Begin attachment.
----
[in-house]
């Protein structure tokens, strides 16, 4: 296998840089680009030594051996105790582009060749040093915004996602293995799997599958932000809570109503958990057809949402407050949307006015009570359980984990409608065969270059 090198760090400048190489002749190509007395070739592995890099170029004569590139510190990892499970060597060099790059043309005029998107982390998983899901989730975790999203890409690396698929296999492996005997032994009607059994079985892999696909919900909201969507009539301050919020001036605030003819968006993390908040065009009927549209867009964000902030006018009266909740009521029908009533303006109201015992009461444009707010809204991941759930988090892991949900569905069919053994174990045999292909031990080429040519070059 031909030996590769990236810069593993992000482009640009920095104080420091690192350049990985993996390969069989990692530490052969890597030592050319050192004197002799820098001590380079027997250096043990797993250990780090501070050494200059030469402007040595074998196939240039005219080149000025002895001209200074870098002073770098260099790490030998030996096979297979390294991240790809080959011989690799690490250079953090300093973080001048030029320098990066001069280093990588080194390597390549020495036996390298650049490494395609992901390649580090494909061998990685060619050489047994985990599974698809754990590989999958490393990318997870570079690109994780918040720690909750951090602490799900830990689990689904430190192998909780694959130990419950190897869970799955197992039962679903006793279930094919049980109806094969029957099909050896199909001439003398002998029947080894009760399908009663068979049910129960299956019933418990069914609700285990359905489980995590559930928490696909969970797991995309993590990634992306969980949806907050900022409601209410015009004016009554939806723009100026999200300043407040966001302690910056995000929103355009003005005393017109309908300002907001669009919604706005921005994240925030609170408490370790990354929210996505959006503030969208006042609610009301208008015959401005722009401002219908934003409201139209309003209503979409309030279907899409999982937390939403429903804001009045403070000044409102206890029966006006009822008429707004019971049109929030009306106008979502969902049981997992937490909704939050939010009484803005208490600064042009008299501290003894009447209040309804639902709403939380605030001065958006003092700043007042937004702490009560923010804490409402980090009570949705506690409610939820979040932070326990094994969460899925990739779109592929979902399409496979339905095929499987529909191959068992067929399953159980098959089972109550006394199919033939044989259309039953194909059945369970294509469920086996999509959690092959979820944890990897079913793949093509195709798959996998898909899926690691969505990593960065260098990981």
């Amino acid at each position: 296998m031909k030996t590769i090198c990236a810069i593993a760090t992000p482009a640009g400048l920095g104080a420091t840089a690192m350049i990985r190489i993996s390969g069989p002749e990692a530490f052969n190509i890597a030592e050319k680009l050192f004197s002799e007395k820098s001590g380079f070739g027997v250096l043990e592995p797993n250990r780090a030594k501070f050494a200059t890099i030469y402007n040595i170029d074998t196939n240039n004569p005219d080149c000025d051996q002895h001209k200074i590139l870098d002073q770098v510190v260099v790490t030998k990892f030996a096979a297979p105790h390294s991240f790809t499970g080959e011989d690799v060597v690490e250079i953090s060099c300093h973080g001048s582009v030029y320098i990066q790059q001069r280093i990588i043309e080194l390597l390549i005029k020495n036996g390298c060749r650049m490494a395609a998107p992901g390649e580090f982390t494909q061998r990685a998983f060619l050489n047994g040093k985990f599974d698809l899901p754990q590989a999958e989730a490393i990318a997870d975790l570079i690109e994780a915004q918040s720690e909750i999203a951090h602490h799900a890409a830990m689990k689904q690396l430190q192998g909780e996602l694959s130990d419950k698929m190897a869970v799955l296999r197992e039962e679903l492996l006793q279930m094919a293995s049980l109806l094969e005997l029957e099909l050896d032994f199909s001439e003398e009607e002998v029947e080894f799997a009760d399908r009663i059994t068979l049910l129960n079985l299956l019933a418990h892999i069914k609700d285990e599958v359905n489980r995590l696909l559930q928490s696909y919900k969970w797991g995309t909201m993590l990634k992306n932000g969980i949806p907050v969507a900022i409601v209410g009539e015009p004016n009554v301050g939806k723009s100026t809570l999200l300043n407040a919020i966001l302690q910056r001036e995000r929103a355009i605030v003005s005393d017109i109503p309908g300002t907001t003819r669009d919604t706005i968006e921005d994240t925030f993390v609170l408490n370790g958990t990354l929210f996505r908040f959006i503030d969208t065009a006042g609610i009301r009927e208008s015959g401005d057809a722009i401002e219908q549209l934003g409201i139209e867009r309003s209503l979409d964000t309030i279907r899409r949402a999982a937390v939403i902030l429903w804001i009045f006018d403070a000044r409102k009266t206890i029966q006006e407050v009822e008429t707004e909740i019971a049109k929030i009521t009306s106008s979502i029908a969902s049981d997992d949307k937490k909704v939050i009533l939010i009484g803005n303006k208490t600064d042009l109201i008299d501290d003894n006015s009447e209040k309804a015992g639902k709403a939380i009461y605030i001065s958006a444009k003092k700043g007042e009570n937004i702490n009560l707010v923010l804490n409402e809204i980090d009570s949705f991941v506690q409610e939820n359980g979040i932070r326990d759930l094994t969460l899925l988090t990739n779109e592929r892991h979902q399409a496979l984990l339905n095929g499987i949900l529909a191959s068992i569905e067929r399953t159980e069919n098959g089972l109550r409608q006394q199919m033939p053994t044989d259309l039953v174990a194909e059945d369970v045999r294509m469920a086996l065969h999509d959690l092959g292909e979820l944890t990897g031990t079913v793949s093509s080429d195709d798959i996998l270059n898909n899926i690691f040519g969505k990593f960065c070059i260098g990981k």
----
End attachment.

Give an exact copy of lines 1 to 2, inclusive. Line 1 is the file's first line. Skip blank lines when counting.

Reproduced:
[in-house]
């Protein structure tokens, strides 16, 4: 296998840089680009030594051996105790582009060749040093915004996602293995799997599958932000809570109503958990057809949402407050949307006015009570359980984990409608065969270059 090198760090400048190489002749190509007395070739592995890099170029004569590139510190990892499970060597060099790059043309005029998107982390998983899901989730975790999203890409690396698929296999492996005997032994009607059994079985892999696909919900909201969507009539301050919020001036605030003819968006993390908040065009009927549209867009964000902030006018009266909740009521029908009533303006109201015992009461444009707010809204991941759930988090892991949900569905069919053994174990045999292909031990080429040519070059 031909030996590769990236810069593993992000482009640009920095104080420091690192350049990985993996390969069989990692530490052969890597030592050319050192004197002799820098001590380079027997250096043990797993250990780090501070050494200059030469402007040595074998196939240039005219080149000025002895001209200074870098002073770098260099790490030998030996096979297979390294991240790809080959011989690799690490250079953090300093973080001048030029320098990066001069280093990588080194390597390549020495036996390298650049490494395609992901390649580090494909061998990685060619050489047994985990599974698809754990590989999958490393990318997870570079690109994780918040720690909750951090602490799900830990689990689904430190192998909780694959130990419950190897869970799955197992039962679903006793279930094919049980109806094969029957099909050896199909001439003398002998029947080894009760399908009663068979049910129960299956019933418990069914609700285990359905489980995590559930928490696909969970797991995309993590990634992306969980949806907050900022409601209410015009004016009554939806723009100026999200300043407040966001302690910056995000929103355009003005005393017109309908300002907001669009919604706005921005994240925030609170408490370790990354929210996505959006503030969208006042609610009301208008015959401005722009401002219908934003409201139209309003209503979409309030279907899409999982937390939403429903804001009045403070000044409102206890029966006006009822008429707004019971049109929030009306106008979502969902049981997992937490909704939050939010009484803005208490600064042009008299501290003894009447209040309804639902709403939380605030001065958006003092700043007042937004702490009560923010804490409402980090009570949705506690409610939820979040932070326990094994969460899925990739779109592929979902399409496979339905095929499987529909191959068992067929399953159980098959089972109550006394199919033939044989259309039953194909059945369970294509469920086996999509959690092959979820944890990897079913793949093509195709798959996998898909899926690691969505990593960065260098990981």